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I would like to compute the convolution of two probability distributions in R and I need some help. For the sake of simplicity, let's say I have a variable x that is normally distributed with mean = 1.0 and stdev = 0.5, and y that is log-normally distributed with mean = 1.5 and stdev = 0.75. I want to determine z = x + y. I understand that the distribution of z is not known a priori.

As an aside the real world example I am working with requires addition to two random variables that are distributed according to a number of different distributions.

Does anyone know how to add two random variables by convoluting the probability density functions of x and y?

I have tried generating n normally distributed random values (with above parameters) and adding them to n log-normally distributed random values. However, I wish to know if I can use the convolution method instead. Any help would be greatly appreciated.

EDIT

Thank you for these answers. I define a pdf, and try to do the convolution integral, but R complains on the integration step. My pdfs are Log Pearson 3 and are as follows

dlp3 <- function(x, a, b, g) { 
 p1 <- 1/(x*abs(b) * gamma(a)) 
 p2 <- ((log(x)-g)/b)^(a-1) 
 p3 <- exp(-1* (log(x)-g) / b) 
 d <- p1 * p2 * p3 
 return(d) 
} 

f.m <- function(x) dlp3(x,3.2594,-0.18218,0.53441) 
f.s <- function(x) dlp3(x,9.5645,-0.07676,1.184) 

f.t <- function(z) integrate(function(x,z) f.s(z-x)*f.m(x),-Inf,Inf,z)$value 
f.t <- Vectorize(f.t) 
integrate(f.t, lower = 0, upper = 3.6)

R complains at the last step since the f.t function is bounded and my integration limits are probably not correct. Any ideas on how to solve this?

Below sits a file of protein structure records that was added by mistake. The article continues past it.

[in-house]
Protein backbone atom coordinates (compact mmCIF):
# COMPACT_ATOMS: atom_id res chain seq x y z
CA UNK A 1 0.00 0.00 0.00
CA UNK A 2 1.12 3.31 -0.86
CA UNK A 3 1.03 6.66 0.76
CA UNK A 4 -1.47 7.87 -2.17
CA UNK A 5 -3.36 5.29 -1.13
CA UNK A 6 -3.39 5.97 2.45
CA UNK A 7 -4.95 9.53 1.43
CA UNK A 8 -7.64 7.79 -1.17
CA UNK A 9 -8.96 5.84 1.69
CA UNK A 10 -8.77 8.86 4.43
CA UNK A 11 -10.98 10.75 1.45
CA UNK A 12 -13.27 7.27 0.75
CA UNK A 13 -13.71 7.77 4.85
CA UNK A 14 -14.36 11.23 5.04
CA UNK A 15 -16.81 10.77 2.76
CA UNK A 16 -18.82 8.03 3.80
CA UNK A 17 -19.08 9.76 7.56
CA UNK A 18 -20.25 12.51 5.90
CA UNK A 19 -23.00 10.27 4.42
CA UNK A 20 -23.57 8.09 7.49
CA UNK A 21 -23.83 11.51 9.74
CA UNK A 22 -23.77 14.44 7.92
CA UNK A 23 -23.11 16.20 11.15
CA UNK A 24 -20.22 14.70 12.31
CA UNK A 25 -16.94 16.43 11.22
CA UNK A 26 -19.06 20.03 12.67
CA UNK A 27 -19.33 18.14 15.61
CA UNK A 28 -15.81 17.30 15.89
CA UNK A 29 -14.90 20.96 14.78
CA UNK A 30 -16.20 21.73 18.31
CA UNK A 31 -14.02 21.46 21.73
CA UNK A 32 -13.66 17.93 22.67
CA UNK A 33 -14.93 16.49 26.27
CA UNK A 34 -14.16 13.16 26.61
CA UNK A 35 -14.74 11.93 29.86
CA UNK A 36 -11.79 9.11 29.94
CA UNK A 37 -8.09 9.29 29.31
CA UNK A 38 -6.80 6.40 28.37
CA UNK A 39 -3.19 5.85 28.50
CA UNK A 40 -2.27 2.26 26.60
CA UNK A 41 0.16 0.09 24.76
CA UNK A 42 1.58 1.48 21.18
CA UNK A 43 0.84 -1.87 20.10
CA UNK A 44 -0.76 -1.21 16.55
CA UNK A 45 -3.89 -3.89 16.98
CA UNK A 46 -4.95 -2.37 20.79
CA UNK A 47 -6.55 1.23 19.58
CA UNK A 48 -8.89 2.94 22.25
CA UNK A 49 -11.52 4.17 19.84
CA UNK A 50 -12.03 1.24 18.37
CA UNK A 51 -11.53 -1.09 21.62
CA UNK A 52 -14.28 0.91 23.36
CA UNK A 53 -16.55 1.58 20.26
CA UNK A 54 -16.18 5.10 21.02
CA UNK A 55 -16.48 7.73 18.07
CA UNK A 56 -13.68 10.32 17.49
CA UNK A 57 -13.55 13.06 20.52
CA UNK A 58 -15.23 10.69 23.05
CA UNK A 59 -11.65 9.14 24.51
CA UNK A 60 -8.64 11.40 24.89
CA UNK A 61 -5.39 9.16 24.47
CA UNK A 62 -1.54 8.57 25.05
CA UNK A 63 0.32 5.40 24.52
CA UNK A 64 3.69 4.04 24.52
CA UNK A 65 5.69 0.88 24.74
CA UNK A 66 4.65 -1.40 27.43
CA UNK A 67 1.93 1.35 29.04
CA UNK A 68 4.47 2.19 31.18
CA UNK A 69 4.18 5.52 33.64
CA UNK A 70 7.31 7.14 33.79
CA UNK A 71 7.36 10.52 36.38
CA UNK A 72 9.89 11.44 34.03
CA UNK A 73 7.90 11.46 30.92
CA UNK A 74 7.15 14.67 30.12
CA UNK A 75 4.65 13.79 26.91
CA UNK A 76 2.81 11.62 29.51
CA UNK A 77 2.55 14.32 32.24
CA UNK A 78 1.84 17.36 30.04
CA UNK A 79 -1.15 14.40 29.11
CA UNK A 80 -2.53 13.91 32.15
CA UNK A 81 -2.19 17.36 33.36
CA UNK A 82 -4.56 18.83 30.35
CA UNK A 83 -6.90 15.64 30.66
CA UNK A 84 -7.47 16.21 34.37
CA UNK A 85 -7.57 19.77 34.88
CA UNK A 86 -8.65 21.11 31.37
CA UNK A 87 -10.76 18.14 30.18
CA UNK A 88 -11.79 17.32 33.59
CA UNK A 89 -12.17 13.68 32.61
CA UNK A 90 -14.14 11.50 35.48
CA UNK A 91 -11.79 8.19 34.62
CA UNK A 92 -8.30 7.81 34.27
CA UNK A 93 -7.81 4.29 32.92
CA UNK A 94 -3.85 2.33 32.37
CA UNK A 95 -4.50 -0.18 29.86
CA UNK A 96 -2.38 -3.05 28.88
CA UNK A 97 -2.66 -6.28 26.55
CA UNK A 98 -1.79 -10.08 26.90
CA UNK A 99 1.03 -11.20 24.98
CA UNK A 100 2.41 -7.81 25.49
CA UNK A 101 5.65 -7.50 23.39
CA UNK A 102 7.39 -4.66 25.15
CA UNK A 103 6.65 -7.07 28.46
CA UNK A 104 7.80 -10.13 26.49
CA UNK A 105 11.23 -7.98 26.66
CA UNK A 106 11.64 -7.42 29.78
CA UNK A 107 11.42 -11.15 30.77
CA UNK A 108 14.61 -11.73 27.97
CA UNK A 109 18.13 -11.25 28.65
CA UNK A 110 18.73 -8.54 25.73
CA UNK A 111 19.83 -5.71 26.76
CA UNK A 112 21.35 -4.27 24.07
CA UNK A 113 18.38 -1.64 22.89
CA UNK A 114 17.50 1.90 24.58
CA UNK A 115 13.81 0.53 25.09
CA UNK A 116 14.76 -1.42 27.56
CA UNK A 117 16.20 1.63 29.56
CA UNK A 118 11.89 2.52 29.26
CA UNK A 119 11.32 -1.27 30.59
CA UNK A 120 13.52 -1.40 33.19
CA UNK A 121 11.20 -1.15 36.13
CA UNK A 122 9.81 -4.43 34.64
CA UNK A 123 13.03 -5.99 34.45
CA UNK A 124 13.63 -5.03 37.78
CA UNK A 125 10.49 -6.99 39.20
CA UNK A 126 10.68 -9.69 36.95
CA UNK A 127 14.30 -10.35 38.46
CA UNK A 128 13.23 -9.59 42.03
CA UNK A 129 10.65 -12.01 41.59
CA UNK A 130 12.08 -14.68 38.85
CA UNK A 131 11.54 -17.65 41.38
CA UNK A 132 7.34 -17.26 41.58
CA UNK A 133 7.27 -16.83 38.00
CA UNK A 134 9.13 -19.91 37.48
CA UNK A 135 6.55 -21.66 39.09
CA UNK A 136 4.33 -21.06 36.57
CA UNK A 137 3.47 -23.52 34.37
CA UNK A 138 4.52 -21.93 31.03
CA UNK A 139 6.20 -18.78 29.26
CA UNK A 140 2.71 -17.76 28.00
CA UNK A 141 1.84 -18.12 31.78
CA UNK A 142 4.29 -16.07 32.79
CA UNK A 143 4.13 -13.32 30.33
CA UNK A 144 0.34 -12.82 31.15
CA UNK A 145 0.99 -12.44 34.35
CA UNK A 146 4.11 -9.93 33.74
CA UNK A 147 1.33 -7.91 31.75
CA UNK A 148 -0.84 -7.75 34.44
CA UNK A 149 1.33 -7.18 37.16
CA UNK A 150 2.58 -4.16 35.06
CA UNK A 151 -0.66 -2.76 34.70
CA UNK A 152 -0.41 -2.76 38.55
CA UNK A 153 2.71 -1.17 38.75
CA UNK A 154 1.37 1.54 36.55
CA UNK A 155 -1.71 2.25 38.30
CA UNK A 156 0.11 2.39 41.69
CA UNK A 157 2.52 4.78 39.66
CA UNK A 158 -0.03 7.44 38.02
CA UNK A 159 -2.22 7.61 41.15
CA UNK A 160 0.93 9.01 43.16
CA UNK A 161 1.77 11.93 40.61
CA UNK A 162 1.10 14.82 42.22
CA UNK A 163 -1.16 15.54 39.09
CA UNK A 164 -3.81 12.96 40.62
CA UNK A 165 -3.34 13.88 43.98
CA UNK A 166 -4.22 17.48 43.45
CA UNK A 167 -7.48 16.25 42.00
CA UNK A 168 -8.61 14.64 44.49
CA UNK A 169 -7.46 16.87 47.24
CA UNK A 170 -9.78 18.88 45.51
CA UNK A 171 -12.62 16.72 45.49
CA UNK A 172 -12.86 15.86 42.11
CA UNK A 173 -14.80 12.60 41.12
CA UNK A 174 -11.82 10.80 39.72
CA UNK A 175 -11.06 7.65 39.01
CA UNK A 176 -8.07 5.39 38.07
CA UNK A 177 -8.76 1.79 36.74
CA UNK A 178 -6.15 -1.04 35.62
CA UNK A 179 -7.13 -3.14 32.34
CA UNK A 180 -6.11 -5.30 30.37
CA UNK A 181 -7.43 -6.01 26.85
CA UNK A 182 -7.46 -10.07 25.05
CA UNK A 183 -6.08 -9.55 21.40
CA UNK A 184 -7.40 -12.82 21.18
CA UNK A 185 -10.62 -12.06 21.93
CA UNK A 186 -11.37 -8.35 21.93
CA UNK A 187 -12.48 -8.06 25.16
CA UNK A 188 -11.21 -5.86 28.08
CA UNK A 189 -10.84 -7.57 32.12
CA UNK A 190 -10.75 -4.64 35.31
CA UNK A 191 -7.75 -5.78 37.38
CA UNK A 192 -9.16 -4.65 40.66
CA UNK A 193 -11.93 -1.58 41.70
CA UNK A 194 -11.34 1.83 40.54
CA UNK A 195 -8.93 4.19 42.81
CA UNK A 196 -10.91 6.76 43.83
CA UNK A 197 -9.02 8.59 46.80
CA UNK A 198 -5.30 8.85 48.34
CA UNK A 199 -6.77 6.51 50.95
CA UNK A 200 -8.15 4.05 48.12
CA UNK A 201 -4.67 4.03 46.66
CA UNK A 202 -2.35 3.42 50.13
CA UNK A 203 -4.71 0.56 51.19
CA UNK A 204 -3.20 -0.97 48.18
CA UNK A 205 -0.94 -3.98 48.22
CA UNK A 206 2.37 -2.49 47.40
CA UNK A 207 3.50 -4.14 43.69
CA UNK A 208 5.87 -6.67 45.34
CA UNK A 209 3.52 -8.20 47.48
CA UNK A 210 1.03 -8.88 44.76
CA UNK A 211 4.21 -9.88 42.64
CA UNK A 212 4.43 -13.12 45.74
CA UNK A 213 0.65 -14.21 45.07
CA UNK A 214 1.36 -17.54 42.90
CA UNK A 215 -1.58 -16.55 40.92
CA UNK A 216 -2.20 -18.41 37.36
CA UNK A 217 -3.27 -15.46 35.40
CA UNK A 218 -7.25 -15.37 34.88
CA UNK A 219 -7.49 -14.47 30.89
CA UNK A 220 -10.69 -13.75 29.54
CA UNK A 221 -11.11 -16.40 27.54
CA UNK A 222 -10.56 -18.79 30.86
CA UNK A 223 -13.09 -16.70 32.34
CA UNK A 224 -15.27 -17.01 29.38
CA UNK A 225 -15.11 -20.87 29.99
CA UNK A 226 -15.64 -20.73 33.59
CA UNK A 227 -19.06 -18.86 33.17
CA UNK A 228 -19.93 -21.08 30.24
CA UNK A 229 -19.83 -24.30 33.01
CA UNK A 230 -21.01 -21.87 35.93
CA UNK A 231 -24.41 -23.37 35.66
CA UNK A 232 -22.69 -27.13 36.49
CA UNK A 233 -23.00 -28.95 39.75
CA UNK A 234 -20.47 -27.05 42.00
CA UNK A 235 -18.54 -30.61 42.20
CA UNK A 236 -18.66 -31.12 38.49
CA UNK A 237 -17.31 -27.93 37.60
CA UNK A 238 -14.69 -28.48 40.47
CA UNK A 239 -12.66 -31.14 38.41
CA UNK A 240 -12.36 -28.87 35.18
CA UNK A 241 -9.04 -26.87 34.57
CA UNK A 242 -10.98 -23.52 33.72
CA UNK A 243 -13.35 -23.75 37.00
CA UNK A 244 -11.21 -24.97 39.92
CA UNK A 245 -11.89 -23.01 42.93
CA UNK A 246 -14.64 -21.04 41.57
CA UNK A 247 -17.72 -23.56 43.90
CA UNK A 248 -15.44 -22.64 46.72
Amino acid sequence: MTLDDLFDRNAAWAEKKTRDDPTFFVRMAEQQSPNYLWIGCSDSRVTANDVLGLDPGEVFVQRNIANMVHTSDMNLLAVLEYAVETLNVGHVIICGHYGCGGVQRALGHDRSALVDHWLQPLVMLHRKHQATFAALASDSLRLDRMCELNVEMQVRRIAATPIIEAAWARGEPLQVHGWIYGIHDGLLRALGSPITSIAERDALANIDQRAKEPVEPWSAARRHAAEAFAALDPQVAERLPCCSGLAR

• 1
    I suggest you check out the distr package or at least take a quick look a the vignette. I think it's exactly what you're looking for. Although the strategy you used to generate random values is perfectly valid as well. – MrFlick May 9 '14 at 16:11
  • Thanks very much, @MrFlick . The distr package is the right solution for such a task! – Alex Feng Sep 24 '19 at 2:40
14

Here is one way.

f.X <- function(x) dnorm(x,1,0.5)        # normal (mu=1.5, sigma=0.5)
f.Y <- function(y) dlnorm(y,1.5, 0.75)   # log-normal (mu=1.5, sigma=0.75)
# convolution integral
f.Z <- function(z) integrate(function(x,z) f.Y(z-x)*f.X(x),-Inf,Inf,z)$value
f.Z <- Vectorize(f.Z)                    # need to vectorize the resulting fn.

set.seed(1)                              # for reproducible example
X <- rnorm(1000,1,0.5)
Y <- rlnorm(1000,1.5,0.75)
Z <- X + Y
# compare the methods
hist(Z,freq=F,breaks=50, xlim=c(0,30))
z <- seq(0,50,0.01)
lines(z,f.Z(z),lty=2,col="red")

Same thing using package distr.

library(distr)
N <- Norm(mean=1, sd=0.5)          # N is signature for normal dist
L <- Lnorm(meanlog=1.5,sdlog=0.75) # same for log-normal
conv <- convpow(L+N,1)             # object of class AbscontDistribution
f.Z  <- d(conv)                    # distribution function

hist(Z,freq=F,breaks=50, xlim=c(0,30))
z <- seq(0,50,0.01)
lines(z,f.Z(z),lty=2,col="red")
| improve this answer | |
  • Regarding your dlp3 distributions, are you sure your equation is correct? Your function dlp3(...) diverges. Try x<- seq(0,100,.1); plot(x,dlp3(x,3,-0.2,0.5)). In fact, it can be shown to follow ~ x^4 * log(x)^2 for large x. – jlhoward May 11 '14 at 16:22
  • Not sure if you're checking this over 5 years later but (1) have an upvote, this is really helpful. (2) do you know if there's a way to do the reverse? If I have Z (or f.Z in second example) and know N (X), then can I deconvolve them to get L (Y)? I have tried the decon package and it sort of works, but is very noisy. I can't seems to find anything within distr. I guess I can do it manually but it doesn't seem to come out well and - ideally - I need to do it with an N (X) that has a varying sigma - i.e. heteroskedastic errors). Thanks in advance. – Mooks Aug 19 '19 at 12:47

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